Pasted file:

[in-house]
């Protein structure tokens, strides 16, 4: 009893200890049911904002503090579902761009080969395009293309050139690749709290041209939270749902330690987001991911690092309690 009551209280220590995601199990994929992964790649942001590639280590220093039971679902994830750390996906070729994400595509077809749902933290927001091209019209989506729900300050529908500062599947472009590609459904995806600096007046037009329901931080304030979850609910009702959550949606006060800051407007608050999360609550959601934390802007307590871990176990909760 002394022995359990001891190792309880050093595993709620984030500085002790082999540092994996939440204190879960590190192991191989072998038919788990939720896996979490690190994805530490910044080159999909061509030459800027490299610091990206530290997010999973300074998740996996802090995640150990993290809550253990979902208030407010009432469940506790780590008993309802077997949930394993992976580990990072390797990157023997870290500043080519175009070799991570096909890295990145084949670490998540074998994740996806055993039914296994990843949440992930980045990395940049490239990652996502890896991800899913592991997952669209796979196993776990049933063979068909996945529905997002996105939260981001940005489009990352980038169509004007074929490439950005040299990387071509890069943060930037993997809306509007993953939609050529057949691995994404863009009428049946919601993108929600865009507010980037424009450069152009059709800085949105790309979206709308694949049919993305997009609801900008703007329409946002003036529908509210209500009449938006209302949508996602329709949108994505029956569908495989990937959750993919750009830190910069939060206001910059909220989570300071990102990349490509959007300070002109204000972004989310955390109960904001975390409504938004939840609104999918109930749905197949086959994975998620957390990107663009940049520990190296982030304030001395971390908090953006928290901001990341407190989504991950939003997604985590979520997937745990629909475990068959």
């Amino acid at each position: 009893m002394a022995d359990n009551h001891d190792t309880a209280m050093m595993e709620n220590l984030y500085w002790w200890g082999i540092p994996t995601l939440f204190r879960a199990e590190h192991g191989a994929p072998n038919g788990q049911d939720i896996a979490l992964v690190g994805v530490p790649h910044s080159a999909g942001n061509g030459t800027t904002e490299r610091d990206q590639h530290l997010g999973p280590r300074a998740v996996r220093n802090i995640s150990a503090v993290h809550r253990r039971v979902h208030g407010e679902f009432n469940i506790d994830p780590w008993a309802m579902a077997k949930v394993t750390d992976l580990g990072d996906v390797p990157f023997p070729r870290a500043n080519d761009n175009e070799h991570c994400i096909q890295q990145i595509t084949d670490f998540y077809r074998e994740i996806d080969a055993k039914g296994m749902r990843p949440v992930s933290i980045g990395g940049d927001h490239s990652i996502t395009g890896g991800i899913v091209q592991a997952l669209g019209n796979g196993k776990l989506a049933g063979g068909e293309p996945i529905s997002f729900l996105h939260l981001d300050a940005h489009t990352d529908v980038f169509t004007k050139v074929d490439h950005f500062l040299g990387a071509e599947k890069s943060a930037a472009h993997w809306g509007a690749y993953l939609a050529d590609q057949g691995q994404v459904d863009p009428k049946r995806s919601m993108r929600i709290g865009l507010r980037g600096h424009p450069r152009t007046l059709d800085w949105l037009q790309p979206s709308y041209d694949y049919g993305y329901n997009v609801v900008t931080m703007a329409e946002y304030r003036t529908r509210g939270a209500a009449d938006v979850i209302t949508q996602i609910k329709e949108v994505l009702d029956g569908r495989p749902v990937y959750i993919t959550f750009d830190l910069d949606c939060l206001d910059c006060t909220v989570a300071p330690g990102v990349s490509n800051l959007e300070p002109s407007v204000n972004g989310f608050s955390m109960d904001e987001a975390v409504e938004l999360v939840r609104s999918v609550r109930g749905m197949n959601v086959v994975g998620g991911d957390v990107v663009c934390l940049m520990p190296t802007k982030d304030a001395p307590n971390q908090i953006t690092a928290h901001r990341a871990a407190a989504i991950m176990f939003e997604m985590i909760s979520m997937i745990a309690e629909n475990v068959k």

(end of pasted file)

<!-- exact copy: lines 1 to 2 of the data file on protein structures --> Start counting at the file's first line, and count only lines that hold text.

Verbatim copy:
[in-house]
């Protein structure tokens, strides 16, 4: 009893200890049911904002503090579902761009080969395009293309050139690749709290041209939270749902330690987001991911690092309690 009551209280220590995601199990994929992964790649942001590639280590220093039971679902994830750390996906070729994400595509077809749902933290927001091209019209989506729900300050529908500062599947472009590609459904995806600096007046037009329901931080304030979850609910009702959550949606006060800051407007608050999360609550959601934390802007307590871990176990909760 002394022995359990001891190792309880050093595993709620984030500085002790082999540092994996939440204190879960590190192991191989072998038919788990939720896996979490690190994805530490910044080159999909061509030459800027490299610091990206530290997010999973300074998740996996802090995640150990993290809550253990979902208030407010009432469940506790780590008993309802077997949930394993992976580990990072390797990157023997870290500043080519175009070799991570096909890295990145084949670490998540074998994740996806055993039914296994990843949440992930980045990395940049490239990652996502890896991800899913592991997952669209796979196993776990049933063979068909996945529905997002996105939260981001940005489009990352980038169509004007074929490439950005040299990387071509890069943060930037993997809306509007993953939609050529057949691995994404863009009428049946919601993108929600865009507010980037424009450069152009059709800085949105790309979206709308694949049919993305997009609801900008703007329409946002003036529908509210209500009449938006209302949508996602329709949108994505029956569908495989990937959750993919750009830190910069939060206001910059909220989570300071990102990349490509959007300070002109204000972004989310955390109960904001975390409504938004939840609104999918109930749905197949086959994975998620957390990107663009940049520990190296982030304030001395971390908090953006928290901001990341407190989504991950939003997604985590979520997937745990629909475990068959």